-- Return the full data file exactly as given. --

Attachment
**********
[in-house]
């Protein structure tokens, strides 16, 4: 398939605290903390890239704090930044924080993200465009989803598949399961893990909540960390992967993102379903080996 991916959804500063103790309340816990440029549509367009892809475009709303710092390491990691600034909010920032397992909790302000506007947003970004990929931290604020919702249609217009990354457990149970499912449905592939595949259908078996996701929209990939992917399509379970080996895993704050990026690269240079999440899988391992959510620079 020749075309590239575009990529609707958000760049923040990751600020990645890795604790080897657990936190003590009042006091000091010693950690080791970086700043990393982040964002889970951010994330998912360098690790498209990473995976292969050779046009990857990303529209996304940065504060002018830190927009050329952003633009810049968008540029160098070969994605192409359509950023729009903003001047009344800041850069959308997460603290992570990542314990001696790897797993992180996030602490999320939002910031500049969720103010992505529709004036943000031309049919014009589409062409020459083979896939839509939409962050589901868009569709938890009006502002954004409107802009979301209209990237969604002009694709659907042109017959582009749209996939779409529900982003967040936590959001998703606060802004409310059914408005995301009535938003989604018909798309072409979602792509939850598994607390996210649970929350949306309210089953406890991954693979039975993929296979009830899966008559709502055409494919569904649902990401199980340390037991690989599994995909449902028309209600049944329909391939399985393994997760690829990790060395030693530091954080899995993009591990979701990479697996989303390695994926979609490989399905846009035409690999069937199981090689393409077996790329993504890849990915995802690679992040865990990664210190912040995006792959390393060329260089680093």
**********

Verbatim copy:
[in-house]
């Protein structure tokens, strides 16, 4: 398939605290903390890239704090930044924080993200465009989803598949399961893990909540960390992967993102379903080996 991916959804500063103790309340816990440029549509367009892809475009709303710092390491990691600034909010920032397992909790302000506007947003970004990929931290604020919702249609217009990354457990149970499912449905592939595949259908078996996701929209990939992917399509379970080996895993704050990026690269240079999440899988391992959510620079 020749075309590239575009990529609707958000760049923040990751600020990645890795604790080897657990936190003590009042006091000091010693950690080791970086700043990393982040964002889970951010994330998912360098690790498209990473995976292969050779046009990857990303529209996304940065504060002018830190927009050329952003633009810049968008540029160098070969994605192409359509950023729009903003001047009344800041850069959308997460603290992570990542314990001696790897797993992180996030602490999320939002910031500049969720103010992505529709004036943000031309049919014009589409062409020459083979896939839509939409962050589901868009569709938890009006502002954004409107802009979301209209990237969604002009694709659907042109017959582009749209996939779409529900982003967040936590959001998703606060802004409310059914408005995301009535938003989604018909798309072409979602792509939850598994607390996210649970929350949306309210089953406890991954693979039975993929296979009830899966008559709502055409494919569904649902990401199980340390037991690989599994995909449902028309209600049944329909391939399985393994997760690829990790060395030693530091954080899995993009591990979701990479697996989303390695994926979609490989399905846009035409690999069937199981090689393409077996790329993504890849990915995802690679992040865990990664210190912040995006792959390393060329260089680093």